Kyrgyz Prime Minister Joomart Otorbaev announced he is stepping down after just over a year in office, making this the fifth prime minister the country has seen since the 2010 revolution. Otorbaev didn’t give an immediate reason for his resignation but the move comes in the midst of an enormous debate over the operations of the Kumtor gold mine. The issue at stake are negotiations regarding ownership of the gold mine between the Krygyz government and Canadian mining conglomerate Centerra. The first deal, signed in 2003 gave the government just a 17% stake in the operations and profit, with Centerra controlling the rest, but subsequent renegotiations in 2009 gave the government a larger 33% share.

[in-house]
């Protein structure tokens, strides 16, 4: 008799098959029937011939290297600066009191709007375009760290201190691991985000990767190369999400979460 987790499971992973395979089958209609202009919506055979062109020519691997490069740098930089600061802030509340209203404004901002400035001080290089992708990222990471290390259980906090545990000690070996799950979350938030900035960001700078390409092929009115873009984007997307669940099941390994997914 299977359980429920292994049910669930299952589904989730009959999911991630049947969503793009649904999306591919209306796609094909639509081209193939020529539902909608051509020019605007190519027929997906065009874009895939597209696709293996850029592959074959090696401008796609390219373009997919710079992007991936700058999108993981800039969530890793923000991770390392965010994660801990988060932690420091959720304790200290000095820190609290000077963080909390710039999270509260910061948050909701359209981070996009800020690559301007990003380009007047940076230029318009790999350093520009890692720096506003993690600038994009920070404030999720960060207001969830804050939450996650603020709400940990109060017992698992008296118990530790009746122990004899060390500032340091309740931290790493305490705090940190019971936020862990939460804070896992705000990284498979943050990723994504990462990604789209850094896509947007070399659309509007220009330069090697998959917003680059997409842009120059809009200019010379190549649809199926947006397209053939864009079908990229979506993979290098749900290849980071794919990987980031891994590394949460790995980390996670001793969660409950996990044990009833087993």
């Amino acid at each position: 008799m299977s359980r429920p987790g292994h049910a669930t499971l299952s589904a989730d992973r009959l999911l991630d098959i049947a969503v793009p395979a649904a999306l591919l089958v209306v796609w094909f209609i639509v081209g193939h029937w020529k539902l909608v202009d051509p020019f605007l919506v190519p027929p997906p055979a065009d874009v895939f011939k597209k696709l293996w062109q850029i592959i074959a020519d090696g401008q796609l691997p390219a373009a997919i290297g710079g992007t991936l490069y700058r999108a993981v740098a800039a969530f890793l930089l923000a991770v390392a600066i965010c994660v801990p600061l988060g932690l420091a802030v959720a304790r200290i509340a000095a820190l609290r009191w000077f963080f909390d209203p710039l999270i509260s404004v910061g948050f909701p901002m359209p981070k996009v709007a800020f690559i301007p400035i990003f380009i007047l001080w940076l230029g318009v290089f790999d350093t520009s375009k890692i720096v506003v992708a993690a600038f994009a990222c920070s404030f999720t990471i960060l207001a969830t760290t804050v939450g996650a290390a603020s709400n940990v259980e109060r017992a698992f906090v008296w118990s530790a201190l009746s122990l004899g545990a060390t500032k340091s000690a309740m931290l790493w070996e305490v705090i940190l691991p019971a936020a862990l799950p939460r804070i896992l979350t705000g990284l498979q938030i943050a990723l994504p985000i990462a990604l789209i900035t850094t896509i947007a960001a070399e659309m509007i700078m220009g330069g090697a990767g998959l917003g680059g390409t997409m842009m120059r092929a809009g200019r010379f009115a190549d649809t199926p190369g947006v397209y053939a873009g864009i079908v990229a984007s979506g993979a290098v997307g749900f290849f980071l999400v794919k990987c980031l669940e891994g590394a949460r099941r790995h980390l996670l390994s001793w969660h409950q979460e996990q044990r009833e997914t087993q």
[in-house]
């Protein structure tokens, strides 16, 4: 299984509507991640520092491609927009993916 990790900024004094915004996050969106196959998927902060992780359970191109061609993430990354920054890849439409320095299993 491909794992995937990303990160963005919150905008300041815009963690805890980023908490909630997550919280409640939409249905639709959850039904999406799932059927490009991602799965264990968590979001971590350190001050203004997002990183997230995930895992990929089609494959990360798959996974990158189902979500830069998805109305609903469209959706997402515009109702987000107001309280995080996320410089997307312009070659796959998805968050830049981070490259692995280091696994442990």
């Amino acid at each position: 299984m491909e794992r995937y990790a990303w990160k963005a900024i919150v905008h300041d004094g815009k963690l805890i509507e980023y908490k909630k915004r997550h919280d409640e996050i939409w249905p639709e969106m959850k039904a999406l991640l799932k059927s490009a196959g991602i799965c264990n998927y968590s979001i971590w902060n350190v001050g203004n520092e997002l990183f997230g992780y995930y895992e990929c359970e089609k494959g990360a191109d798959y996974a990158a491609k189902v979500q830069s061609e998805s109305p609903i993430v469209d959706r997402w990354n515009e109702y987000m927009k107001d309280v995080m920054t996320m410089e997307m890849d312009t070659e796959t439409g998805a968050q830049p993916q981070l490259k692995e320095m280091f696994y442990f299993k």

Opposition parties, locals, and unions have called for the nationalization of the mine, inducing Parliament to call for the talks which are pushing for 50-50 ownership. The last obstacle was Otorbaev himself, who has made it one of his priorities to reach a deal with Centerra. Talks completely broke down when news leaked that Otorbaev was negotiating for increased representation on Centerra’s Board of Directors rather than lobbying for total nationalization, probably sparking the breakdown in local support that has led to the resignation.
However, suspicious behavior exists on both sides. Centerra Gold, probably in reaction to the increased calls for nationalization, have sharply revised their estimations of total proven and probable reserves in Kumtor from 8.5 million ounces to 6.1 million ounces at the end of 2014.
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